There is an nice article over the online version of BusinessWeek titled “The Greatest Innovation of All Time”. The article lists the most important innovations of all time. Some of them are arguably inventions… but the list is interesting nonetheless because it does not feature specific products at all.
Marketing plays a really large role on the realm of inventions and discoveries. The person who is attributed with the invention is not necessarily the one who first developed the concept but rather the one who market himself better. The Shuzak blog has an interesting article listing 9 inventions that Thomas Edison did not make, contrary to the popular belief.
What were the top 10 innovations coming from Apple though? The Apple Gazette has a comprehensive list covering those break-through products, check it out:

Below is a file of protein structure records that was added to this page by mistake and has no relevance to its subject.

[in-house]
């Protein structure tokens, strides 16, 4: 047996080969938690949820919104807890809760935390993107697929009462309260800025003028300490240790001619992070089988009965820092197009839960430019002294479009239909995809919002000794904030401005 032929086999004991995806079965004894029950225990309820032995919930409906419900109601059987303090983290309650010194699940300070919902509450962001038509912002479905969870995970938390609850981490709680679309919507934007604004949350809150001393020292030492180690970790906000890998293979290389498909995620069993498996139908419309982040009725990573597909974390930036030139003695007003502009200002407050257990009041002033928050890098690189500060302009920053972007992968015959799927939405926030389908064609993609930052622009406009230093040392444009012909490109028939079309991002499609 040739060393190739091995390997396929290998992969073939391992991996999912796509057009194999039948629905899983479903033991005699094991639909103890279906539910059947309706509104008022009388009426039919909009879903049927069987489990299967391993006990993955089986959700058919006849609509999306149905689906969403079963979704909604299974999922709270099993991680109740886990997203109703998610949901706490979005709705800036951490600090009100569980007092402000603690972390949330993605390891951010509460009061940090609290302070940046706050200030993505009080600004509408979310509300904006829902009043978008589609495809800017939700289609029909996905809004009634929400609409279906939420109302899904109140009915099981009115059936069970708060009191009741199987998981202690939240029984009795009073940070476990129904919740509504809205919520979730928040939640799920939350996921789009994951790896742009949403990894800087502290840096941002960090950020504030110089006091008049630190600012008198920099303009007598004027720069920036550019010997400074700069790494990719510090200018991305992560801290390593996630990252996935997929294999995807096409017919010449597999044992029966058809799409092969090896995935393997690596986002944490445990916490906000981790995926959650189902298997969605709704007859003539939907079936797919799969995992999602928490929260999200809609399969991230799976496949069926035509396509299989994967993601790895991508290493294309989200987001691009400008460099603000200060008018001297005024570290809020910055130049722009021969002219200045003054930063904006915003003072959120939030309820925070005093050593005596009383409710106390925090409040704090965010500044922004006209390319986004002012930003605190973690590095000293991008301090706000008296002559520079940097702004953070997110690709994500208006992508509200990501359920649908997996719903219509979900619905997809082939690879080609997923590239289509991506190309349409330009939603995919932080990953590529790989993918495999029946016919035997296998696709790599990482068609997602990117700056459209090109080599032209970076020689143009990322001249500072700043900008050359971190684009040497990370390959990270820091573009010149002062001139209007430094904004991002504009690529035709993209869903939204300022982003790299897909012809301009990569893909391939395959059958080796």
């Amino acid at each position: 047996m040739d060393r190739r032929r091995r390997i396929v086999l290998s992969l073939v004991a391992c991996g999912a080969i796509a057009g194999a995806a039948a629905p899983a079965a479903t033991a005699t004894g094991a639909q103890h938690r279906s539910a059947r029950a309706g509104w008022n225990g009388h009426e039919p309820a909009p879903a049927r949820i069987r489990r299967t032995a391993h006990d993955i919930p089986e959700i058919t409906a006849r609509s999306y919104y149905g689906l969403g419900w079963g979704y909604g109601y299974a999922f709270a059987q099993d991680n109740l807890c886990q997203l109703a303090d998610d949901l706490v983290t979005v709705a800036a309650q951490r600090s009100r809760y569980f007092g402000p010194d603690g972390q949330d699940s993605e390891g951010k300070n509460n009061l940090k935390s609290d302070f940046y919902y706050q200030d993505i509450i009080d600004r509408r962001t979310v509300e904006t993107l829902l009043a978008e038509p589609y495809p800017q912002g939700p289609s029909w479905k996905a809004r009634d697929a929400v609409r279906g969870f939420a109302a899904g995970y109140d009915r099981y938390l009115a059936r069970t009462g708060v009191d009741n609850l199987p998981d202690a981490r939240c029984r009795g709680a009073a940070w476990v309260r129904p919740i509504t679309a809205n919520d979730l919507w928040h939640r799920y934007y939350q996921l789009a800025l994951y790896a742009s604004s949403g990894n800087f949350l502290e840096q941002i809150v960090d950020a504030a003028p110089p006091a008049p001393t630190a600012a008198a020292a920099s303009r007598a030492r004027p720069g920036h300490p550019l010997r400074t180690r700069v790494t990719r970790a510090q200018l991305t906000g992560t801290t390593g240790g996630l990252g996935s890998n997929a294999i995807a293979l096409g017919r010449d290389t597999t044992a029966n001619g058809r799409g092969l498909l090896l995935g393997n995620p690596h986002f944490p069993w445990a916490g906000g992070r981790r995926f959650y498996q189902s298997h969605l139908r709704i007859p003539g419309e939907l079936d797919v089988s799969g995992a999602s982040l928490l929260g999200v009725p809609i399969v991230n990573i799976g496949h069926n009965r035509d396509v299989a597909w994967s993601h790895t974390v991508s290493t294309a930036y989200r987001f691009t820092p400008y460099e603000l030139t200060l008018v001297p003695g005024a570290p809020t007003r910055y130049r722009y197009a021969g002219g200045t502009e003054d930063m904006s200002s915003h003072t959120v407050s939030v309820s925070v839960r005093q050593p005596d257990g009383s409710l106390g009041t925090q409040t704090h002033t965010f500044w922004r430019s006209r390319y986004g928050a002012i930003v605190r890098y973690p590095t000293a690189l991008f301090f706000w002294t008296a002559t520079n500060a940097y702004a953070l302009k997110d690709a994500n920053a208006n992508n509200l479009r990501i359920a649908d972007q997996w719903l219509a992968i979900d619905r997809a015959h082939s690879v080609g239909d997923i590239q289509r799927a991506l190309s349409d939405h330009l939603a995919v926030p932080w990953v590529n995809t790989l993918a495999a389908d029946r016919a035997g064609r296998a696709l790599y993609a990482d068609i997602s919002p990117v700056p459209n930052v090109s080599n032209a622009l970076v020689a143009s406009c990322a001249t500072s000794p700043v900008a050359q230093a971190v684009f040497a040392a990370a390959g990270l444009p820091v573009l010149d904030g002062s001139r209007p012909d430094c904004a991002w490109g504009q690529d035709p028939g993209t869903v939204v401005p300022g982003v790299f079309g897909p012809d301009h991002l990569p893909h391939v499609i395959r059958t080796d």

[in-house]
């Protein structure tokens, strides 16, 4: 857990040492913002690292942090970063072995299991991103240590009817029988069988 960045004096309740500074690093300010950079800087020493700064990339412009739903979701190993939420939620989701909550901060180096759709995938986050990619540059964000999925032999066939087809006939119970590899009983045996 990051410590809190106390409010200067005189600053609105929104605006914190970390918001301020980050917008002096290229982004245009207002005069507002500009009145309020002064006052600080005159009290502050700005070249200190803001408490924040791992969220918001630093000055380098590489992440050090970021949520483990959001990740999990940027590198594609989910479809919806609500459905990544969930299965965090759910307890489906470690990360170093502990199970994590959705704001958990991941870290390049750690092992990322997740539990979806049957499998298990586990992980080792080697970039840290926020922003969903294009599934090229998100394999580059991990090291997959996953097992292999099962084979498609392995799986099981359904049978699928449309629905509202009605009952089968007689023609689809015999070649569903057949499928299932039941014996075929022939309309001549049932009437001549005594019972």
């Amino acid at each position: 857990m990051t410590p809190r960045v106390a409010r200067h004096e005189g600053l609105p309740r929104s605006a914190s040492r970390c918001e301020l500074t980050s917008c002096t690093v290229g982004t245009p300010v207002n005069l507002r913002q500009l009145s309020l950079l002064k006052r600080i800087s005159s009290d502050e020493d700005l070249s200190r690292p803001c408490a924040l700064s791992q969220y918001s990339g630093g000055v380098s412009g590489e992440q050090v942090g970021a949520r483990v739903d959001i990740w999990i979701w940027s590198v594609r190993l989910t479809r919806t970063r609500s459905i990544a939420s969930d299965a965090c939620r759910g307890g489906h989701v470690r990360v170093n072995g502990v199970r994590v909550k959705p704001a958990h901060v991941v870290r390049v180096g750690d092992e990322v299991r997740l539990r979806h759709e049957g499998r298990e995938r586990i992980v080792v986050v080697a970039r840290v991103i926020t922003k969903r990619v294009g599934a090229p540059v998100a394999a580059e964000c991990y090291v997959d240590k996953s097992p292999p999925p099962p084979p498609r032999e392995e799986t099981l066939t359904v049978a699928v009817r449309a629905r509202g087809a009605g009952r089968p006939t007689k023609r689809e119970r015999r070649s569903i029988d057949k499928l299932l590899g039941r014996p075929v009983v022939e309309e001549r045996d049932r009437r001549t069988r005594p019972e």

If you work inside an office then you probably will find some of the stuff below useful (let alone funny). Those inventions appeared on the InventorSpot site in a list called “Best Office Products of 2006.
Time magazine just released a list of the best inventions in 2006. The first place went to YouTube, and here is Time’s description “Famous people have been embarrassed. Huge sums of money have changed hands. Lots and lots of Mentos have been dropped into Diet Coke. The rules are different now, and one website changed them: YouTube.”
Once you come up with an invention, should you license it to a third party or develop and manufacture it yourself?